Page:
Valeant Sinks Deeper Into Junk as Moody's Lowers Rating

Valeant Pharmaceuticals International Inc.’s junk debt ratings were lowered for the second time this month by Moody’s Investors Service after the company said it will replace its chief executive officer and add Bill Ackman to its board.

The drug maker’s B1 rating was cut to B2, or five steps below investment grade, Moody’s said in a statement Thursday. The ratings company had reduced the ranking on Valeant’s $31 billion of debt to B1 from Ba3 on March 15.

The downgrade “reflects a combination of operating headwinds, CEO and board changes occurring at a time of elevated financial leverage, and regulatory scrutiny," Michael Levesque, a senior vice president at Moody’s, said in the statement.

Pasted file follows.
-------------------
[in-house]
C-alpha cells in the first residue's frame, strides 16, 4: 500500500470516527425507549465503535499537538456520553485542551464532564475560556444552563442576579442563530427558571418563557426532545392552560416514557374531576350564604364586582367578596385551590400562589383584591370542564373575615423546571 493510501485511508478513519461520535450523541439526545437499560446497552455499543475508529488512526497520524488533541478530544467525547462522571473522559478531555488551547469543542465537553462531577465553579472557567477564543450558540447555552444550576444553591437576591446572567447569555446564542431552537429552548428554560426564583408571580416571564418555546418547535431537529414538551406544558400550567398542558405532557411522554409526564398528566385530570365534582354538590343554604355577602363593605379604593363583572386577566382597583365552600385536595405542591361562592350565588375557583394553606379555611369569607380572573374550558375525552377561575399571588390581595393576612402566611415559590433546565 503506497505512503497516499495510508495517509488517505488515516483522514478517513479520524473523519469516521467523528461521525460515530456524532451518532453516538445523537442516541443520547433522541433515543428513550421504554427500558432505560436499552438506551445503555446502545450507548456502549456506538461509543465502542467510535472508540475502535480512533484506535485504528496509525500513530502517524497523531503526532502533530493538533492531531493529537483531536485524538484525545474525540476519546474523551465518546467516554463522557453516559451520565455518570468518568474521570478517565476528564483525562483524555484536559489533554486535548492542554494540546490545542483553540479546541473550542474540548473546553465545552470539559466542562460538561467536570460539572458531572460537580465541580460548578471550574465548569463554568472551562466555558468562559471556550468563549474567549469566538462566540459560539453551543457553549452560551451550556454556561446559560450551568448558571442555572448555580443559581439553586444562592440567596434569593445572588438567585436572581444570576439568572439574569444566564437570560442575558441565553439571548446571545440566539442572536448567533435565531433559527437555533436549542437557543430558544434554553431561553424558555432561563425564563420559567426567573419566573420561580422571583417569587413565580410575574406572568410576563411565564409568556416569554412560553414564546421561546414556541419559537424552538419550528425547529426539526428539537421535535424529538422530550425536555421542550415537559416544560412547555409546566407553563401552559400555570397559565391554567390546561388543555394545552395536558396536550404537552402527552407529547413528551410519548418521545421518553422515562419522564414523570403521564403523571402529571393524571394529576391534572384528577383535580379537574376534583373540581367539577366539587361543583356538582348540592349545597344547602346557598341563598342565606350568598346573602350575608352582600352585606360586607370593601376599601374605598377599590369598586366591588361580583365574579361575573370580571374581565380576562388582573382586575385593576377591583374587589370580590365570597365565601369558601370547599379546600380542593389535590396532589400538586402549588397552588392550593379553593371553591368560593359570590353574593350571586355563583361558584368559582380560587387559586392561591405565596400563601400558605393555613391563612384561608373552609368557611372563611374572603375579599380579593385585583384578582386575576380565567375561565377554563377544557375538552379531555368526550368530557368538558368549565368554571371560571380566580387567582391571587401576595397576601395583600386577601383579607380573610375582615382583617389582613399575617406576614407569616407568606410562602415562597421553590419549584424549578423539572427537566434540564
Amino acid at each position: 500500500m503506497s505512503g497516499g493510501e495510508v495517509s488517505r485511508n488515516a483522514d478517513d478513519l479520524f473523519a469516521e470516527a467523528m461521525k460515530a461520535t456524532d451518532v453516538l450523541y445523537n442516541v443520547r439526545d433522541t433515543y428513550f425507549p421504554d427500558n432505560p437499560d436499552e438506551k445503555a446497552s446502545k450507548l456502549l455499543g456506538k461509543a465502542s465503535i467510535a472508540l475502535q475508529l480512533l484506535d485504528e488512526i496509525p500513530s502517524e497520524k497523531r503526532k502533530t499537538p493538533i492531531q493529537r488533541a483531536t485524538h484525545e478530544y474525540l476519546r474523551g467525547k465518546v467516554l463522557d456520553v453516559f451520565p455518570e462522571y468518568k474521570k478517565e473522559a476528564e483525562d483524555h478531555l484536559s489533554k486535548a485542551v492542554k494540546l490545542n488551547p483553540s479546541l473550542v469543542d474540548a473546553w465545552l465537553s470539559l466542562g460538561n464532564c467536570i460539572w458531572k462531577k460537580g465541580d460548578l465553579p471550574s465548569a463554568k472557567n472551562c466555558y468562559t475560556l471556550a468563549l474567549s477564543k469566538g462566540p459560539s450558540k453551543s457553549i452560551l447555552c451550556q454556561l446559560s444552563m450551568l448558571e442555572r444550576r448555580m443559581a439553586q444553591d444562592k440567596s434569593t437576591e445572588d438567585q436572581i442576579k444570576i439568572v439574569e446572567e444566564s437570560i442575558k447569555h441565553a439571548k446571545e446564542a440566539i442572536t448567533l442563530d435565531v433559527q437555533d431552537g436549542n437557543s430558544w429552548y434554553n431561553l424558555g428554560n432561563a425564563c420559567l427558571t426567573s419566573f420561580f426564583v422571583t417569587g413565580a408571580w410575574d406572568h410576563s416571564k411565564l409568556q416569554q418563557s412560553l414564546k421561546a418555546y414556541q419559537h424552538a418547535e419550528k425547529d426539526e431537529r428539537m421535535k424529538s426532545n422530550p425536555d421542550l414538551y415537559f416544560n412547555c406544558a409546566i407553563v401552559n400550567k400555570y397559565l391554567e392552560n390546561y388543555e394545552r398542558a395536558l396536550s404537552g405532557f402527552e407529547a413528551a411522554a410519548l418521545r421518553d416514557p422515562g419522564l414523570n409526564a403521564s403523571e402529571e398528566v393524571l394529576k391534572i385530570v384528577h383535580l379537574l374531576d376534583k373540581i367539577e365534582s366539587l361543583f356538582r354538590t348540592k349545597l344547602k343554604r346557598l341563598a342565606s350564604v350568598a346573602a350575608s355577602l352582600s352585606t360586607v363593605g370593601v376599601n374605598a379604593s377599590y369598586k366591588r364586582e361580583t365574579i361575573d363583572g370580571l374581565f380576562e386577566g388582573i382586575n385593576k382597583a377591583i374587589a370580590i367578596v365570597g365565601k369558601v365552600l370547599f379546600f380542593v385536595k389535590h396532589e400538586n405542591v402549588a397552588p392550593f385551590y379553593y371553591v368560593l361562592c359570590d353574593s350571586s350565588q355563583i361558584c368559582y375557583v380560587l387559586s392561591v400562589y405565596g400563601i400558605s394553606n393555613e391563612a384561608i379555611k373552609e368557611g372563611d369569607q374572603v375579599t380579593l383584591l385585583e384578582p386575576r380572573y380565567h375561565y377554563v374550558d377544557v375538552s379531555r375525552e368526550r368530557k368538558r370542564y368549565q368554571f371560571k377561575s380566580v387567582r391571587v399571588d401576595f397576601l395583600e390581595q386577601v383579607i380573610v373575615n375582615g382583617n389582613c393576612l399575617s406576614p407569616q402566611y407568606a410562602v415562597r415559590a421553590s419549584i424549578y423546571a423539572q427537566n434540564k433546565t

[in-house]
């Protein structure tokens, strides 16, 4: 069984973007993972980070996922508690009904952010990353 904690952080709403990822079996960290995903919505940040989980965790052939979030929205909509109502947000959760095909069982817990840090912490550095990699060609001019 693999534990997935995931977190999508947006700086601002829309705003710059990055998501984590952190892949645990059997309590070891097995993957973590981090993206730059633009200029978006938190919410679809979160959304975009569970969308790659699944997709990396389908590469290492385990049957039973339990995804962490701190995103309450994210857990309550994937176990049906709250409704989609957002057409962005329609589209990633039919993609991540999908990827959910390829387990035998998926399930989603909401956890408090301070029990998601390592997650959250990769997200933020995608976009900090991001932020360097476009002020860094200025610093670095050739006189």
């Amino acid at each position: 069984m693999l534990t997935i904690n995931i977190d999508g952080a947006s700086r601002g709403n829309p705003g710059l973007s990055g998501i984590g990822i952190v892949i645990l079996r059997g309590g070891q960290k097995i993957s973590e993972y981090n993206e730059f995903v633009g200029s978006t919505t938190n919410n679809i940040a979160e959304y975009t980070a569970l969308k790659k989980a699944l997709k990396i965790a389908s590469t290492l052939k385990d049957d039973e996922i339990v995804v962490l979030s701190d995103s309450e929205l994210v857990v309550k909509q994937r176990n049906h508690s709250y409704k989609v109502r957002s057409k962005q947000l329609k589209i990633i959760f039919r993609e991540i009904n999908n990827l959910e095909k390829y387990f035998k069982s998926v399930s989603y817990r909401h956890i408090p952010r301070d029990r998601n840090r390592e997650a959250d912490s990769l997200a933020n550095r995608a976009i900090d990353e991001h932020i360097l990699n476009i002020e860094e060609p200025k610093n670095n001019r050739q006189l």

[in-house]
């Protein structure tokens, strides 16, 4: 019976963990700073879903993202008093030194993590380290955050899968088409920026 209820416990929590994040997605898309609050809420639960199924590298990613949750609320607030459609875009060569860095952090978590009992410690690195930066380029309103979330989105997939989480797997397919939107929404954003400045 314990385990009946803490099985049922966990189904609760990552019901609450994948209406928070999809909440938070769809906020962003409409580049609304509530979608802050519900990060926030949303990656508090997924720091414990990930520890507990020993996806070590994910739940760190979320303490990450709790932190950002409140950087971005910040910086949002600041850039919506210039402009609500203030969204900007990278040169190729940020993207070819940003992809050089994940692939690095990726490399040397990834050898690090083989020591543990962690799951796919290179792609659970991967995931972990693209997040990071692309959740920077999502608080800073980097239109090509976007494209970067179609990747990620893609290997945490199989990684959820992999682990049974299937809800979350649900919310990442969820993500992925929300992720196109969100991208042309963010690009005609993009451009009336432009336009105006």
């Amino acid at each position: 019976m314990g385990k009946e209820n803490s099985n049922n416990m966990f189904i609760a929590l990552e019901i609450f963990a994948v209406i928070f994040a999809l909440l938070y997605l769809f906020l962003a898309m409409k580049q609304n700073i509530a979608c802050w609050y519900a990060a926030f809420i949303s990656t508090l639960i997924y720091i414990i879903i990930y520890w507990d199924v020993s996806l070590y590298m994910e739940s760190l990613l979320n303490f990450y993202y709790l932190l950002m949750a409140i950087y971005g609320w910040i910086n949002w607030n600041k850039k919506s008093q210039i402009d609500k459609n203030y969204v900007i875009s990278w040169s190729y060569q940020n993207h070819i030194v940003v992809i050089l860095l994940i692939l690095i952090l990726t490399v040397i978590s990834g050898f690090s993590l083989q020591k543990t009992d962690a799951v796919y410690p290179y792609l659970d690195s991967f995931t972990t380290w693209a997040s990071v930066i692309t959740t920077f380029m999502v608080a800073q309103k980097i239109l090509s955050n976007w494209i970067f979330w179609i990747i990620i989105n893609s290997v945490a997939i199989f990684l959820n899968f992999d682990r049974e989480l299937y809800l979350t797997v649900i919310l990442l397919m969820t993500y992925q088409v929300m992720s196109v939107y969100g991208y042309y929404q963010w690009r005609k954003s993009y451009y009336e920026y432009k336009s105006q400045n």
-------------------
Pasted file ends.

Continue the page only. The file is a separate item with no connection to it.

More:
“Our business continues to be strong. We are committed to paying down debt in 2016 and we intend to file our 10-K on or before April 29, 2016,” Laurie Little, a spokeswoman for Valeant, said Thursday.

Valeant is also asking its lenders to extend the deadline for its annual 2015 financial statement to May 31 from March 30 and to waive a default under its credit agreement.
The drug maker is offering creditors a one-time fee and extra interest on its loans.

The company announced this month that CEO Michael Pearson will step down and Ackman, the billionaire investor whose hedge fund has lost hundreds of millions betting on Valeant, will join its board.

The company’s shares have fallen 75 percent this year as it cut its 2016 guidance and had to correct its earnings forecast. Valeant has been under scrutiny over its drug pricing practices and its relationship with a mail-order pharmacy, which critics say it was using to artificially to boost sales.

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